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200094

Project description:

Project no:
200094
Title:
Synthesis and structure-activity relationship of catalysts for dehydration of biogenic methanol
1st project leader:
Pitter, Stephan - Karlsruhe Institute of Technology (KIT), Institute of Catalysis Research and Technology, Karlsruhe
2nd project leader
Sauer , Jörg - Karlsruhe Institute of Technology (KIT), Institute of Catalysis Research and Technology, Karlsruhe
Description:
Dimethyl ether (DME) is an intermediate for bioeconomy with growing importance because it can be produced with high efficiency through gasification of residual biomass and subsequent catalytic conversion. It can also be used as an alternative to diesel and liquefied petroleum gas (LPG).[1-2] DME is a well-known ozone-friendly propellant [3] and a key intermediate in the production of important chemicals such as lower olefins, dimethyl sulphate and methyl acetate.[4-8] KIT has been active in the investigation of related catalytic processes and the development of systems for energy conversion. Conversion of CO-rich synthesis gas, generated from biomass, to DME and further conversion to olefins and fuels have been studied for several years.[1,9-10] In particular the subsequent conversion of DME into fuel-suitable hydrocarbons has been subject of recent studies at KIT.[1,11,12]
DME can be synthesized directly from synthesis gas using a dual catalyst system that typically consists of a Cu-based catalyst and a solid acid catalyst [9,10,13] or by methanol dehydration via solid acid catalysts from 200 °C at slightly increased pressure.[14] Among the different types of solid acids used for methanol dehydration, H-ZSM-5 and γ Al2O3 in particular have been intensively investigated both on a laboratory and on commercial scale. H-ZSM-5 is more active than γ-Al2O3 according to the present state of knowledge, but is subject to faster deactivation with the formation of undesired hydrocarbons. On the other hand, γ-Al2O3 is more selective towards DME, but has disadvantages such as reduced activity and rapid deactivation in the presence of water. Recently, the suitability of ordered mesoporous materials has been reported.[15] Due to their high surfaces, regular frameworks and large pore size with narrow distribution as catalysts, their effectiveness has been investigated. These findings are to be systematically extended to other compound classes in the planned doctoral project, in particular to types of hierarchical zeolites developed at the IKFT for several years now.[11, 12]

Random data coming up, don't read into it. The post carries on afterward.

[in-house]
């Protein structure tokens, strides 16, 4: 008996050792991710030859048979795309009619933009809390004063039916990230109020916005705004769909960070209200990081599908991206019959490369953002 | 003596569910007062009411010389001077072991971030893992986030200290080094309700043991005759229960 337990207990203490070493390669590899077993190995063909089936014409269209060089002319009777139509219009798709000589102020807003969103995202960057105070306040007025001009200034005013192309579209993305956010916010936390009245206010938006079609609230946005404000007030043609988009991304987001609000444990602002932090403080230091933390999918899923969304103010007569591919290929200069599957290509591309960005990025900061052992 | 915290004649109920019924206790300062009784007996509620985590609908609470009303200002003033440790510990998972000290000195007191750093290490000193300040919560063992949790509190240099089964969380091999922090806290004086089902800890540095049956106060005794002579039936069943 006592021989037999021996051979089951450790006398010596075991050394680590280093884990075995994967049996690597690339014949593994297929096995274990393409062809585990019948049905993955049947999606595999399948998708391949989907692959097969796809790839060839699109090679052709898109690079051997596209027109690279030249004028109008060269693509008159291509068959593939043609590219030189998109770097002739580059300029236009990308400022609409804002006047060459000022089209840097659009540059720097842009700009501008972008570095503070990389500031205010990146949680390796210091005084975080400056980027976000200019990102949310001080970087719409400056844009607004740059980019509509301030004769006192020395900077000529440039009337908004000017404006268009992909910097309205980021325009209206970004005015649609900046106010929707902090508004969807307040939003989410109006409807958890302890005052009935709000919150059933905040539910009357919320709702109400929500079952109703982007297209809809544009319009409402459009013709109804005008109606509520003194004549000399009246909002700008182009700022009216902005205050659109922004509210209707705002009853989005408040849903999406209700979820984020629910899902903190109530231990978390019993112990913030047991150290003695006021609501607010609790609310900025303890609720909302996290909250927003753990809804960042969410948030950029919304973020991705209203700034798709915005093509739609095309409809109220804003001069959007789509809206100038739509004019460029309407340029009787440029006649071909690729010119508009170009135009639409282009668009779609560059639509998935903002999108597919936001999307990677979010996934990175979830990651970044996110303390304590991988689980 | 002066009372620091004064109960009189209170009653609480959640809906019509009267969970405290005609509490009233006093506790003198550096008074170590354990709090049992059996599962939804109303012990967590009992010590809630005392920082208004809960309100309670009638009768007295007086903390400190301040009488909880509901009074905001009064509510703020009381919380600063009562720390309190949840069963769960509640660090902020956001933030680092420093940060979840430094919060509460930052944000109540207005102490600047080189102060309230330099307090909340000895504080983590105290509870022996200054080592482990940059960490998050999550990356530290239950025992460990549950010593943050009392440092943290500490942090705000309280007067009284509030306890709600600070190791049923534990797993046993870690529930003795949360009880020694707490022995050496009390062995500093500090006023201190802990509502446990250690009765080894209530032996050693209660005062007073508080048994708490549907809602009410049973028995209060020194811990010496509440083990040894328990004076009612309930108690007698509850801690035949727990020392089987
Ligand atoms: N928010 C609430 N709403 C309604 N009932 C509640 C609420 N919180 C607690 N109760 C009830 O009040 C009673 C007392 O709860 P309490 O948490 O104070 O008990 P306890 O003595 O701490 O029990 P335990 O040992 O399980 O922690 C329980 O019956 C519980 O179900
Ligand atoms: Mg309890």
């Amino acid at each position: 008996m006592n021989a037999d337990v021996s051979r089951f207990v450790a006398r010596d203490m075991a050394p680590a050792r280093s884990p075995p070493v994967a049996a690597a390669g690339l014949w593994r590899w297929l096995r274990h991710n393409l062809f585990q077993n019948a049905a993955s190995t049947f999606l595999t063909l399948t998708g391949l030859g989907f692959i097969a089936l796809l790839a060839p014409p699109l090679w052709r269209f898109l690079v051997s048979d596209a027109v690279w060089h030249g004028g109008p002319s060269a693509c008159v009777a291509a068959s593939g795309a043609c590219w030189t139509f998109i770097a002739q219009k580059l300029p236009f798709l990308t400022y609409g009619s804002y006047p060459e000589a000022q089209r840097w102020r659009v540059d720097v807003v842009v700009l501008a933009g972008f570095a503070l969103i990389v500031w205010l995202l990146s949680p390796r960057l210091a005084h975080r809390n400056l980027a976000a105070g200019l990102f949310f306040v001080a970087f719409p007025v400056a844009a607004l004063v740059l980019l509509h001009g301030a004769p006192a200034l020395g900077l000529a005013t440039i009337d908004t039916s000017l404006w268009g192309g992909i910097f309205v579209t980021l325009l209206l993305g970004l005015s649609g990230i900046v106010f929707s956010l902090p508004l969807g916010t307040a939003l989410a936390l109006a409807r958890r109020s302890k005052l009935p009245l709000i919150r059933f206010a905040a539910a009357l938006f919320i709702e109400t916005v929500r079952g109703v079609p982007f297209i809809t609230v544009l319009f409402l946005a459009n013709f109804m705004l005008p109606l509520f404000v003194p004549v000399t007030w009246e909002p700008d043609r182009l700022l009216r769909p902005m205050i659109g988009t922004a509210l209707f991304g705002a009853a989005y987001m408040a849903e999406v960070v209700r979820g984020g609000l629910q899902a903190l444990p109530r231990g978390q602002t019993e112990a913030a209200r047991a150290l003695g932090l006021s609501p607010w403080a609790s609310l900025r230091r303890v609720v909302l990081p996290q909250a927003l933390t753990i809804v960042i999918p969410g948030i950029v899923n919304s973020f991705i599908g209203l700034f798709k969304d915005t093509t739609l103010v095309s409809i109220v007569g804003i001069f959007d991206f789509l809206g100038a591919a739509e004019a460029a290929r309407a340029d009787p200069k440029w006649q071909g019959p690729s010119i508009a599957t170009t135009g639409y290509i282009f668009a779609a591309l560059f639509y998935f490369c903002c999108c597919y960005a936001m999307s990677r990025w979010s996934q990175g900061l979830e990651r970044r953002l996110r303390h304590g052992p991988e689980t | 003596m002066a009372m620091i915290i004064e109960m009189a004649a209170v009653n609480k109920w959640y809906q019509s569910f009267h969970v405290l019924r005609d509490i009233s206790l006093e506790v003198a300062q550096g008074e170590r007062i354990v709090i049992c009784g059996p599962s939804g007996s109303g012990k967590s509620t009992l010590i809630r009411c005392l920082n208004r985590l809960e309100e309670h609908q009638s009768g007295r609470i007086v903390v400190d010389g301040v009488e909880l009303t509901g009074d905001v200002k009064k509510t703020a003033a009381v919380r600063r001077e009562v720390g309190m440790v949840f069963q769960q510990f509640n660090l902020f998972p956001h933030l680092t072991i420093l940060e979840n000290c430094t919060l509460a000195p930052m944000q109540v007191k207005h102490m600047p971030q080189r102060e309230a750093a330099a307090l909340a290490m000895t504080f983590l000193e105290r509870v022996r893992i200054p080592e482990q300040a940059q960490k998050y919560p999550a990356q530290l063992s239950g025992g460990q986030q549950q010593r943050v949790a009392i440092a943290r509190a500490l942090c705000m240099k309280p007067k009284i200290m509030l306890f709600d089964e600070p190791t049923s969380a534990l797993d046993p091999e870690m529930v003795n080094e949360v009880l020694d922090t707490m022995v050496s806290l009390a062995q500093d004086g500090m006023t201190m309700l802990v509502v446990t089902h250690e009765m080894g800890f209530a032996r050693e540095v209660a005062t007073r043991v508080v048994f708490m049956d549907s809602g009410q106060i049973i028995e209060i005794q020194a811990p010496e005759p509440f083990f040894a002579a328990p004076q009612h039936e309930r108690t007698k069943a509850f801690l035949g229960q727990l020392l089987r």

The project is divided into three main experimental tasks:
• Synthesis of dehydration catalysts (new solid acids or modification of commercial materials) with enhanced water tolerance and stability
• Experimental study of catalytic methanol dehydration at laboratory scale (individually as well as in direct DME synthesis)
• Comprehensive characterization of materials, especially by means of surface analytical methods